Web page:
Either life entails courage, or it ceases to be life. These famous words by British novelist and essayist Edward Morgan Forster encapsulate the ideology of Happy Feet Home, India’s first and only free hospice for children suffering from terminal illnesses such as cancer, HIV and thalassemia. The brainchild of Mansi Shah and Abhishek Tatiya, the centre, which will be built at the Urban Health Centre of Dharavi Hospital, will be in collaboration with the Lokmanya Tilak General Hospital (better known as Sion Hospital). The 1,200-sq ft space, which will open its doors this year, will be a day care centre for kids where they can indulge in recreational activities and undergo art, music, play and dance-based therapies to give them the courage to lead the last few days of their life with a smile on their face. It will also conduct various counselling sessions and offer bereavement support for families to cope with their child’s loss.
Abhishek Tatiya and Mansi Shah, co-founders of Happy Feet Home, aim to make their centre operational from this year
Thirty-two-year-old Shah felt the need to build such a centre after working closely with kids at the Akanksha Foundation and the St Jude India Child Care Centre. She says, “After interacting with children, who are suffering from terminal illnesses, on a day-to-day basis, I realised that they and their parents are mentally and physically exhausted. When the doctors finally tell them there is no hope, they have nowhere to go. But what if we could provide physical, emotional and social care to patients and their families? The idea for Happy feet Home stemmed from this thought.”
Shah, who has a Bachelors degree in Arts and a Diploma in Early Childhood Education, knows from her professional experience that this kind of support goes a long way. “At St Jude India Child Care Centre, I was responsible for planning activities such as art workshops and movie screenings for children who were undergoing treatment for cancer. The activities were planned to make the kids happy and motivated and also affect their treatment in a positive way. When children are undergoing treatment, they can’t be exposed to the outside world as they might get infected due to weak immunity. So the idea was to create such kinds of experiences that would make them feel that they are leading a seemingly normal life,” she elaborates.
A blueprint of the recreational room (left) and the counselling room (right) of Happy Feet Home
When Shah quit her job and started ideating for Happy Feet Home, she was joined by 27-year-old Tatiya. The BCom graduate says, “After working in the corporate sector for more than five years, I was tired of the set up and wanted to do something radically different. I knew Mansi as both of us used to work in a voluntary organisation. After quitting my job, I contacted her. Both of us immediately connected on the idea of Happy Feet Home and felt it was the right time to work on it.”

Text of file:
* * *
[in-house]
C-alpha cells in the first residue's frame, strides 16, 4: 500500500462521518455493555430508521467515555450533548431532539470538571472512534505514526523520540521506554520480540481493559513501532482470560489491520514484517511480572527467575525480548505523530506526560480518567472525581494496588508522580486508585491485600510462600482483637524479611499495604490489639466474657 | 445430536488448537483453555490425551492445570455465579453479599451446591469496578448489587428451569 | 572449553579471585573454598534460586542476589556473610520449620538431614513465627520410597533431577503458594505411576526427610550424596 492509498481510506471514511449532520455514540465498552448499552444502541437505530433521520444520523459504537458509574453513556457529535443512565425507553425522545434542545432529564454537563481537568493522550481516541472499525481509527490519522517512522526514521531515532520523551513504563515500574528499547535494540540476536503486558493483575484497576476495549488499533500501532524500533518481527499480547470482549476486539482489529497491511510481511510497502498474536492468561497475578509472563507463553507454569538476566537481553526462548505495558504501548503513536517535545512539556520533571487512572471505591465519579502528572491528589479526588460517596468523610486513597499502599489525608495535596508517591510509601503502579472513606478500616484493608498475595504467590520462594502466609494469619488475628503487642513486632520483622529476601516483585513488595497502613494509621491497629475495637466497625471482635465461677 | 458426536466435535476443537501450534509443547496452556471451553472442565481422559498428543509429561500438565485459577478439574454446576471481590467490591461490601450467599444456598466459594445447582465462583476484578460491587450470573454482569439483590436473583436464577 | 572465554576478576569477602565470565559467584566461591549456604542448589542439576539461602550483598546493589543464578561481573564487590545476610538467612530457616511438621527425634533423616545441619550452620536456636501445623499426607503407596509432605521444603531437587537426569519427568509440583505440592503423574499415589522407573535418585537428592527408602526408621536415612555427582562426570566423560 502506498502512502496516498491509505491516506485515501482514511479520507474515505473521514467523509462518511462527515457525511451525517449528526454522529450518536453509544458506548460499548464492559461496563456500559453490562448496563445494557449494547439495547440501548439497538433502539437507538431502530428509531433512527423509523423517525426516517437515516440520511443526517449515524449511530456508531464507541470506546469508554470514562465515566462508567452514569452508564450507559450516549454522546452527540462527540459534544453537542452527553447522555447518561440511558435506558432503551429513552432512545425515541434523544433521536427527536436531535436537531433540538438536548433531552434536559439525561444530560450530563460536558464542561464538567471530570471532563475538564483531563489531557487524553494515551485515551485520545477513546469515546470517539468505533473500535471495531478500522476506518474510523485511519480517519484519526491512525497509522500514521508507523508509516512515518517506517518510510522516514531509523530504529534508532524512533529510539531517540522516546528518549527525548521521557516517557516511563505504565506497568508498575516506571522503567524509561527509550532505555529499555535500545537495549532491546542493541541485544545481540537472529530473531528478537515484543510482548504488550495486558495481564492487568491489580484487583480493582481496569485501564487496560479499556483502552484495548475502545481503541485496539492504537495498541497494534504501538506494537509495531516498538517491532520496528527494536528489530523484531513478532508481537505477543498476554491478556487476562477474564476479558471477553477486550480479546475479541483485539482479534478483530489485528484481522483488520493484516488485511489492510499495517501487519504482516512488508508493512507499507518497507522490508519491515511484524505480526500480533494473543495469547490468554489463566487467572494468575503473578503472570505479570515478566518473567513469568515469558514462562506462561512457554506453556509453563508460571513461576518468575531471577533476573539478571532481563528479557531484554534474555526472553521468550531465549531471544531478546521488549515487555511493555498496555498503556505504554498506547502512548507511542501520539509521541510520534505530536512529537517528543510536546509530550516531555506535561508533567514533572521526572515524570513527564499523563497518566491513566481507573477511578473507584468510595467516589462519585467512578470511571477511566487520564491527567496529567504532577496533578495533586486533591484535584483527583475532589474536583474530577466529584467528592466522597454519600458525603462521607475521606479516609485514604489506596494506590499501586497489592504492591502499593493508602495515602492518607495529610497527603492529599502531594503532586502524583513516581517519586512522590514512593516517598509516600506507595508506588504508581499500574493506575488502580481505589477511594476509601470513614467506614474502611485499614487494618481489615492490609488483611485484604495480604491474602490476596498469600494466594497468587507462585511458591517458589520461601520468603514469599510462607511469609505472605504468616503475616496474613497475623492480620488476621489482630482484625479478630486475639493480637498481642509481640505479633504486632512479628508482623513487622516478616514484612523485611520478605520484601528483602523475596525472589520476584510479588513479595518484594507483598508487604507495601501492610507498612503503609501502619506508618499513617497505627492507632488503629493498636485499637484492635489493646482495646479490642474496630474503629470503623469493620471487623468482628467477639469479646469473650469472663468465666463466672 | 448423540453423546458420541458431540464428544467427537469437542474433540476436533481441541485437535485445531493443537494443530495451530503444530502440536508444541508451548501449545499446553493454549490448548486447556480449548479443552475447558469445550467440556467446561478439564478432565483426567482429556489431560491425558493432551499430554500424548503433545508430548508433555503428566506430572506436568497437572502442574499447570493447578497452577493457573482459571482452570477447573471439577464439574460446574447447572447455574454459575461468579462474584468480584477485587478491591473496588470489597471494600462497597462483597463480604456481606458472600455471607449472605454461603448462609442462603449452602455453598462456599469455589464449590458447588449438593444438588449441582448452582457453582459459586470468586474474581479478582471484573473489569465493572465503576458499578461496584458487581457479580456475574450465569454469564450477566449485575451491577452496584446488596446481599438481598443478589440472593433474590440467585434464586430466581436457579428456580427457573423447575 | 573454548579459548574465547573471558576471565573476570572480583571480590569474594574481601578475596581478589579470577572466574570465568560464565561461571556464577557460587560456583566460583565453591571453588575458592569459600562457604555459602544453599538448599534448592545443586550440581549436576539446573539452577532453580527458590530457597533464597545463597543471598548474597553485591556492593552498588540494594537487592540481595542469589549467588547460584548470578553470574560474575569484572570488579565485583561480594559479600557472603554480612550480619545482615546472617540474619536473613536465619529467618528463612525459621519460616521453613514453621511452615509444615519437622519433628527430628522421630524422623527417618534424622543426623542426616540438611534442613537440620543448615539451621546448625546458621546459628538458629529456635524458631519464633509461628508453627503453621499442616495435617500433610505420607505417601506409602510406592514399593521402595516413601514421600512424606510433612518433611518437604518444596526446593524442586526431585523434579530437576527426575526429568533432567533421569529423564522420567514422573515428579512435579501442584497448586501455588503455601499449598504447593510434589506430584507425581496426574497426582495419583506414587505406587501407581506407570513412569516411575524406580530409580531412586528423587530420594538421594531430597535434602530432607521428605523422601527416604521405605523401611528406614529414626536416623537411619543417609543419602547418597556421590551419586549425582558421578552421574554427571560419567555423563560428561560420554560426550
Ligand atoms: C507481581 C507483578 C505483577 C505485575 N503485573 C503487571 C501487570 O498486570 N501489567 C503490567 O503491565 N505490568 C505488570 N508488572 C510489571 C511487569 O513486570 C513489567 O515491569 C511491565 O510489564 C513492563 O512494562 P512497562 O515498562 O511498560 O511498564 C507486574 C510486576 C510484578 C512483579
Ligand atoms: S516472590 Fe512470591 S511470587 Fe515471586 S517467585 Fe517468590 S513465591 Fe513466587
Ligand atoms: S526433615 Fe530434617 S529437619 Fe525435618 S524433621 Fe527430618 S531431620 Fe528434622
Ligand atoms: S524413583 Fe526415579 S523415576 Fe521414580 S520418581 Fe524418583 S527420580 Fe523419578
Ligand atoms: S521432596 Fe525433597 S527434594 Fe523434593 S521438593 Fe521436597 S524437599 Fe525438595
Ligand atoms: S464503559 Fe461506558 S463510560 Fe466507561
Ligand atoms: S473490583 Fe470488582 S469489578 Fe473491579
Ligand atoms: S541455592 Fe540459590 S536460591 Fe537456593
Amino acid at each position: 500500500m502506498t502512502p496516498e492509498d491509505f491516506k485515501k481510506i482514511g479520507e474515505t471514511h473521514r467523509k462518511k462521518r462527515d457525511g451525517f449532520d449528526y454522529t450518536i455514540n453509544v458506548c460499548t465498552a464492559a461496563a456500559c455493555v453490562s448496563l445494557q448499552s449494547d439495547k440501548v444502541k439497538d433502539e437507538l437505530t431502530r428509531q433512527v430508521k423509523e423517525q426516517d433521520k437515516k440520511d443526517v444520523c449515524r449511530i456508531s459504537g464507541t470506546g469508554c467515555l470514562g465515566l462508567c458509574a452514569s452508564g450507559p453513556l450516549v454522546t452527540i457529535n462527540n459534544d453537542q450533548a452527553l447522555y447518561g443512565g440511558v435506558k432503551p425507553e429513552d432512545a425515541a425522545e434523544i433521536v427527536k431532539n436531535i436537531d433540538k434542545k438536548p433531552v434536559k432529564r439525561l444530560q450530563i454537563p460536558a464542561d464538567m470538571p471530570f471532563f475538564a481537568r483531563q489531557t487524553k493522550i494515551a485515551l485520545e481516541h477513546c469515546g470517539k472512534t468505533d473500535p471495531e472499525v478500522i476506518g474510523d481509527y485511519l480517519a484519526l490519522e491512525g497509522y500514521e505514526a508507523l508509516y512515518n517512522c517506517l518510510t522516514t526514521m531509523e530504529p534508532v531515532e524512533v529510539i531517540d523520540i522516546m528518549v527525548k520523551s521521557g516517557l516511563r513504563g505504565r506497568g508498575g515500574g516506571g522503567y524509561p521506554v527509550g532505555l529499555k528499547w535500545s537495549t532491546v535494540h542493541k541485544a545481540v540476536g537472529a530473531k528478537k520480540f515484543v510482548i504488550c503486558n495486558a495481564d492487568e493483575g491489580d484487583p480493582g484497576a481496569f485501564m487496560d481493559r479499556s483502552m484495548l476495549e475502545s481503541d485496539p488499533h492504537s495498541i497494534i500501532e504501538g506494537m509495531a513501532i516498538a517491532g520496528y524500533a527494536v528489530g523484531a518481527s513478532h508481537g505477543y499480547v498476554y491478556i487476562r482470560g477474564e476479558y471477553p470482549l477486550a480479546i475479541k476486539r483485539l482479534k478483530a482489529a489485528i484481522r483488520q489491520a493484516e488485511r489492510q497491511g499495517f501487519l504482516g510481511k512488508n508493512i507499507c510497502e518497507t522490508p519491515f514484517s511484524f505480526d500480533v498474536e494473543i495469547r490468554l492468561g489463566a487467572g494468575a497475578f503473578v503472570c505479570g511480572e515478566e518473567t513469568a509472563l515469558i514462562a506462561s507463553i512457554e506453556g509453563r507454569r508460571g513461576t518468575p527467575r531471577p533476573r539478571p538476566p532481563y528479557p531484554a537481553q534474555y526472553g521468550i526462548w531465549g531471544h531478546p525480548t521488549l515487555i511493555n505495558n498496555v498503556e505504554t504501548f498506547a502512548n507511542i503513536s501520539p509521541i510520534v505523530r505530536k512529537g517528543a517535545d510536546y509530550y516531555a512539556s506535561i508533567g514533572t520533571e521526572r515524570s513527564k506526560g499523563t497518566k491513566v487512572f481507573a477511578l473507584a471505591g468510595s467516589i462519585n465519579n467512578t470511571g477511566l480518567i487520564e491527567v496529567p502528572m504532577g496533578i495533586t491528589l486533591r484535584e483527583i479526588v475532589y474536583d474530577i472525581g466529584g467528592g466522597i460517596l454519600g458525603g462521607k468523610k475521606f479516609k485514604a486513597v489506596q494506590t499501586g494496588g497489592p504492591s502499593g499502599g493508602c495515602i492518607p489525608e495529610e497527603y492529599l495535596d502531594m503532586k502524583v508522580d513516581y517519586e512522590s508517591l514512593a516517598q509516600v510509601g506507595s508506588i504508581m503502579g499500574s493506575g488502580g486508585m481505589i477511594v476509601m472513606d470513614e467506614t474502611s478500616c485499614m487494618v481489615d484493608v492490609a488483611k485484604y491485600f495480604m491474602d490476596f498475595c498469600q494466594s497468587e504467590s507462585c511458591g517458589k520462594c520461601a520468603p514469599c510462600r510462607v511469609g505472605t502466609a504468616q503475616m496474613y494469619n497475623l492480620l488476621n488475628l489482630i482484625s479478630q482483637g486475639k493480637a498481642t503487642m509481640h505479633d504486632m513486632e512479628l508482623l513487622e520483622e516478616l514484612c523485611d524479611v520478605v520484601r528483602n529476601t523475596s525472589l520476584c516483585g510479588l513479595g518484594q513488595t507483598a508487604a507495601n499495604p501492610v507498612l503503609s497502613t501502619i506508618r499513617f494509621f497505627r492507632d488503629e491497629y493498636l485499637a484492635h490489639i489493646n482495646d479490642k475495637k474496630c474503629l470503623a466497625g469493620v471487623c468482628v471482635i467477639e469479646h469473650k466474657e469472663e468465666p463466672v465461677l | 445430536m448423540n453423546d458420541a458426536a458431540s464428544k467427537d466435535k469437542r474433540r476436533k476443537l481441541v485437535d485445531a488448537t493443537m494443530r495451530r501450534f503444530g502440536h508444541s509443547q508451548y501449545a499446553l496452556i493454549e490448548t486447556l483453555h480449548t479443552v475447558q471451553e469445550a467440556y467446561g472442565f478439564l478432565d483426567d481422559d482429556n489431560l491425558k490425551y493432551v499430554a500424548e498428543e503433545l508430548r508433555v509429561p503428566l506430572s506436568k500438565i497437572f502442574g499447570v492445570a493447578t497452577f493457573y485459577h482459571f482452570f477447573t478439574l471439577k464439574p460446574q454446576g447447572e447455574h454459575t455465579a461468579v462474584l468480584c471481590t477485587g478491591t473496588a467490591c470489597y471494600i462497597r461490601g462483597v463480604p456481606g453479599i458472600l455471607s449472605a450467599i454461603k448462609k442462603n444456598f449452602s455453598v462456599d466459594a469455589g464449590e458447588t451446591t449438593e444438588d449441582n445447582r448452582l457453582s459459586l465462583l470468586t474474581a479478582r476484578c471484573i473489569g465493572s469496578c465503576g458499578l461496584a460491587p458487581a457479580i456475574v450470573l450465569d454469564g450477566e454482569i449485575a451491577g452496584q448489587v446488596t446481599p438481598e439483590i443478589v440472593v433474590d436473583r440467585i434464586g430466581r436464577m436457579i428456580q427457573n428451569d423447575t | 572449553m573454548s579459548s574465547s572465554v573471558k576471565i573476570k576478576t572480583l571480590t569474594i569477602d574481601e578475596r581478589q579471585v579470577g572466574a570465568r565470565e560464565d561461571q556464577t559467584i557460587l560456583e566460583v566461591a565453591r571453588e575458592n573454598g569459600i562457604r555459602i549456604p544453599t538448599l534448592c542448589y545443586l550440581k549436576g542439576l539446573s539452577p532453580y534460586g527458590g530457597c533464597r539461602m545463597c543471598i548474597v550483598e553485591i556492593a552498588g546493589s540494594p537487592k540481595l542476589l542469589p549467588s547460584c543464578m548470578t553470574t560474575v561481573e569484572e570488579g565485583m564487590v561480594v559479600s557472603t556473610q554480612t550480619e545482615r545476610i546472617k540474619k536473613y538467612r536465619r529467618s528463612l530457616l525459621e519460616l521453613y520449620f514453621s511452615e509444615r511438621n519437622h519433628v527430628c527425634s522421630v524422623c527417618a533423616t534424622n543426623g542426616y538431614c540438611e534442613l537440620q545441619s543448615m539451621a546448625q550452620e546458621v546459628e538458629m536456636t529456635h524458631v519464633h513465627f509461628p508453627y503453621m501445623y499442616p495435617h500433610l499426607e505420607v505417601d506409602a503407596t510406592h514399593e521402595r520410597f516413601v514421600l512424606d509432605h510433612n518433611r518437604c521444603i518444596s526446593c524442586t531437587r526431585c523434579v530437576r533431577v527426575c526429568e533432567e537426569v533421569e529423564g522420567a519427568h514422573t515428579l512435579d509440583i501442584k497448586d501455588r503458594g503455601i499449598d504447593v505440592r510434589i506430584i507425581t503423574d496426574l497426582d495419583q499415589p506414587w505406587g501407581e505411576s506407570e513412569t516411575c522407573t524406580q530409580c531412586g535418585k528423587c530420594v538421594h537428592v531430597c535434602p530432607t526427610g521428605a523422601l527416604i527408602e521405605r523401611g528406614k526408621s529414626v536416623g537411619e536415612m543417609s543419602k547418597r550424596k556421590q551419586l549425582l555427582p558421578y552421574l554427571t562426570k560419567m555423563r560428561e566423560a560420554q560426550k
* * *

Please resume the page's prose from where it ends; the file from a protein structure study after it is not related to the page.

Casting the first stone
Tatiya reveals that, initially, the idea was to build a shelter for the patients. But they changed the plan after doctors told them that it wouldn’t serve the purpose. He explains, “India has a system of close-knit families. When a family member is dying, everyone wants to be together, no one wants to be alienated. Parents wouldn’t want to leave their kids alone. That’s when we decided to focus only on the day care centre.” The duo started off by contacting doctors across various city hospitals. They interacted with them about the feasibility of their venture. Tatiya says, “All of them validated the fact that such kind of hospice doesn’t exist for kids in our country and there was a need for it. But at the same time, they would ask us questions such as ‘How do both of you plan to raise the money for it?’ ‘Mumbai is such an expensive city, where will you find the space?’” But the ball started rolling after Tatiya and Shah met Sunita Jadhav, a social worker at the Tata Memorial Hospital in Parel. Jadhav, who works with terminally ill patients, agreed to become a board member of their project. After making numerous presentations to doctors and pharmaceutical companies, they finally made headway with the Lokmanya Tilak General Hospital. Shah says, “Dr Mamta Manglani, the head of the pediatric department at the Sion Hospital, played a crucial role in building our partnership with the hospital. She not only helped us to get permission from the concerned authorities but also ensured that we got the space.”
The road ahead
Shah and Tatiya have now started a fund raising exercise on crowdfunding platform indiegogo.com. They aim to raise R80 lakh by February 2, 2014. Shah says, “We are also planning to seek government support and tap individuals who would like to make donations.”
Explaining how the centre will function, she says, “Patients can come on their doctors’ recommendation. The centre will be operational from 9 am to 6 pm, five days a week. All the amenities will be provided free of cost. Sion Hospital will provide us with the medical staff. Children can come and stay for the whole day or they can come in for three hours. We are looking to work with around 45 kids every day.” Shah and Tatiya, however, maintain that working with the kids closely will be a deeply emotional experience for them. They say in unison, “When we started working on this project, we got two major reactions from our families and friends in terms of how would we cope with the patients’ deaths. They said that either we will get extremely emotional after seeing a child die or after a point we wouldn’t be affected by death. But we want to be moved. That will help us work harder and better for their cause.”